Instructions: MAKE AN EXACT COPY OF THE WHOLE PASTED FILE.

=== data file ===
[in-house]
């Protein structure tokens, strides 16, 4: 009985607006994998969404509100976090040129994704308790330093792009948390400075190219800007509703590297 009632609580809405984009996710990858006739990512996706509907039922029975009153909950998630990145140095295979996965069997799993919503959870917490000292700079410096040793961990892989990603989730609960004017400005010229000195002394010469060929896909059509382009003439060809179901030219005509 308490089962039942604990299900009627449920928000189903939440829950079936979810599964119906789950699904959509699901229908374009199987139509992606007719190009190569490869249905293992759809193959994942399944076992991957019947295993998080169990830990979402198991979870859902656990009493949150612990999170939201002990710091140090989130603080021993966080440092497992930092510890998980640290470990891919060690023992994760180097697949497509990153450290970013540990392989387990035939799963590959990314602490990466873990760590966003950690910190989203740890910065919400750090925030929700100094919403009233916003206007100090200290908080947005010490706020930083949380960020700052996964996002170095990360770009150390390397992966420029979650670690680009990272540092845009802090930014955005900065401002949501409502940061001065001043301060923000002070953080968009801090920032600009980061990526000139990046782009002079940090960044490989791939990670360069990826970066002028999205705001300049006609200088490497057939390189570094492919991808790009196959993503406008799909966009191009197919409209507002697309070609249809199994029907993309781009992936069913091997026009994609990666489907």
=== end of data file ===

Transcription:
[in-house]
């Protein structure tokens, strides 16, 4: 009985607006994998969404509100976090040129994704308790330093792009948390400075190219800007509703590297 009632609580809405984009996710990858006739990512996706509907039922029975009153909950998630990145140095295979996965069997799993919503959870917490000292700079410096040793961990892989990603989730609960004017400005010229000195002394010469060929896909059509382009003439060809179901030219005509 308490089962039942604990299900009627449920928000189903939440829950079936979810599964119906789950699904959509699901229908374009199987139509992606007719190009190569490869249905293992759809193959994942399944076992991957019947295993998080169990830990979402198991979870859902656990009493949150612990999170939201002990710091140090989130603080021993966080440092497992930092510890998980640290470990891919060690023992994760180097697949497509990153450290970013540990392989387990035939799963590959990314602490990466873990760590966003950690910190989203740890910065919400750090925030929700100094919403009233916003206007100090200290908080947005010490706020930083949380960020700052996964996002170095990360770009150390390397992966420029979650670690680009990272540092845009802090930014955005900065401002949501409502940061001065001043301060923000002070953080968009801090920032600009980061990526000139990046782009002079940090960044490989791939990670360069990826970066002028999205705001300049006609200088490497057939390189570094492919991808790009196959993503406008799909966009191009197919409209507002697309070609249809199994029907993309781009992936069913091997026009994609990666489907």